Bebe Rexha: A Case Study In Star Power

One of the unfortunate aspects of art and celebrity culture is that there is a big disconnect between who we are and who we appear to be as stars. The difference between person and persona has always been present, and persona involves a certain amount of deceptive image management in the best of times. But in our times, as is the case with so much else, this problem has gotten out of hand. What makes things so difficult is the fact that a great many of us have personas that may bear only a passing resemblance to the person that exists, and as it is the persona that people are familiar with and that they think they know, the end result is that people react to their understanding of a persona and often fail to note the fact that there is a person. This is made all the more complicated when people attempt to infuse their persona with certain aspects of their person. Today, I would like to talk about one such example in the contemporary pop singer, Bebe Rexha.

Like several contemporary artists known for their hustle and desire to be famous (this includes Dua Lipa, whose mother’s maiden name was Rexha, and Ava Max), Bebe Rexha is an artist of the Albanian diaspora. She wrote songs before performing them under her own name, and is one of a variety of singer whose vocals were used by popular songs without credit, making her someone whose voice was familiar and whose songs were familiar even if she was not. She has had some hits under her own name–her biggest one being “Meant To Be,” which was counted as a country song despite most of its airplay coming from pop and adult contemporary and hot adult contemporary stations, ending up being a record-breaking hit on the Hot Country Charts because of its inclusion of Florida-Georgia Line. Other than that, most of her singles have had considerably less success. Though her first album was certified platinum on the strength of its biggest hit, her second album has fared less well, with “Beautiful Mistakes” debuting at #140 on the Top 200 album charts.

One of the notable aspects of Rexha’s career as a pop musician is the way that she has tried to release music that expresses the messiness of her life and her insecurities. This has not proven to be a particularly successful approach. Her song “I’m A Mess,” from her first album, nearly hit the top 100 songs of the year and was widely hated by music critics. Similarly, a great deal of critical scorn was heaped on the only single from the present album cycle to even hit the Hot 100, her duet with Doja Cat called, “Baby, I’m Jealous.” Despite the fact that a great many human beings live messy lives in the contemporary world, and have a heap of fears and insecurities, the realness of Rexha in her works has not led her to be thought of as an artist with a great deal of charisma and personality. Even though it is easy to admire her hustle, it is a bit puzzling to see the disconnect between her personality as it is revealed in her desire to be respected and recognized for her contributions to pop music and in the lack of resonance that she has had with the general public and especially with harsh music critics.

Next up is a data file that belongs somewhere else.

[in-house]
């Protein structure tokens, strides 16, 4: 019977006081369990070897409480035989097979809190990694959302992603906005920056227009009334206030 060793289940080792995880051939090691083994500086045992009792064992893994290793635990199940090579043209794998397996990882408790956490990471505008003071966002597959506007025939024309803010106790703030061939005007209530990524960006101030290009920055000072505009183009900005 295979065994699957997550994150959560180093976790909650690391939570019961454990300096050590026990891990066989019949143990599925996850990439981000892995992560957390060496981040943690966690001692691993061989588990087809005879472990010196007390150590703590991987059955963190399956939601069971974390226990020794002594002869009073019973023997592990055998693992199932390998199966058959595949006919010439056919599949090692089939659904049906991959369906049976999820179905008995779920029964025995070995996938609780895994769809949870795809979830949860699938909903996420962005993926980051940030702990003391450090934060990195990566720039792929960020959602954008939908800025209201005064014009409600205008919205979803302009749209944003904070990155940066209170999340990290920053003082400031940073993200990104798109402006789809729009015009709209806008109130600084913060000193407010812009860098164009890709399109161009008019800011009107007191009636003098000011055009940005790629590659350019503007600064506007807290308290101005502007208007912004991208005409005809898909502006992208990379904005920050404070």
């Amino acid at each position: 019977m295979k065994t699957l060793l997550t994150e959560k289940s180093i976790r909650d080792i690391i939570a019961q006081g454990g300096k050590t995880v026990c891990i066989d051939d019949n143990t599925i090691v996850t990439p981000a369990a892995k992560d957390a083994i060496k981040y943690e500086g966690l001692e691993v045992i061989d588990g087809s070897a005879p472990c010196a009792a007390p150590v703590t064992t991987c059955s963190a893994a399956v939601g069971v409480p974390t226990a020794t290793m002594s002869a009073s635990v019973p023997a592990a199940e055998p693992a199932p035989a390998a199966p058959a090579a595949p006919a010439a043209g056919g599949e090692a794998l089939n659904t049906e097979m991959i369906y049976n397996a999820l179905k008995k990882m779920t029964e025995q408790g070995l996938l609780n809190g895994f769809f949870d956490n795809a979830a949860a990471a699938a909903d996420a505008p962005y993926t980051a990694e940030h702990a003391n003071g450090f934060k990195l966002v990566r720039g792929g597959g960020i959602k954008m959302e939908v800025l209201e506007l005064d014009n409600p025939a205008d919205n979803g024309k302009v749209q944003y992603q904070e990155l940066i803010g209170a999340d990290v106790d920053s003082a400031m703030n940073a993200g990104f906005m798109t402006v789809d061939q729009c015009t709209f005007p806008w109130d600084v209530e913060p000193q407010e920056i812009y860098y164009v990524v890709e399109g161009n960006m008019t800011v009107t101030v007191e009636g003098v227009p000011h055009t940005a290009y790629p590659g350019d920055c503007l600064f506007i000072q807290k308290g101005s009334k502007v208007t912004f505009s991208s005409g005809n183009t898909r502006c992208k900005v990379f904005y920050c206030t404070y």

What makes the most sense to me is that Rexha, and other artists like her, suffer because of the lingering appeal of sprezzatura. In order to be cool–and this has been true at least since the Renaissance, it has been necessary to appear as if one’s efforts are in fact effortless. To be cool one has to act like one does not care even when one cares very much, one has to appear effortless in one’s behavior even when one puts a great deal of effort into success and appearance. Those people who are too open about the effort that they take to be successful get labeled as “try-hards” and are most definitely not considered to be cool because they are too candid and too open about the sort of effort that is required to be successful. There is a great gulf between those who celebrate work and those who celebrate the appearance of studied indifference, and Rexha is on one side and hipster critics are on the other. For all of my disapproval of some of Rexha’s life choices, and my wish that she would work harder on overcoming her insecurities and messiness instead of wallowing in it, I am on the same side of that divide that she is on.

About nathanalbright

I'm a person with diverse interests who loves to read. If you want to know something about me, just ask.
This entry was posted in History, Music History, Musings and tagged , . Bookmark the permalink.

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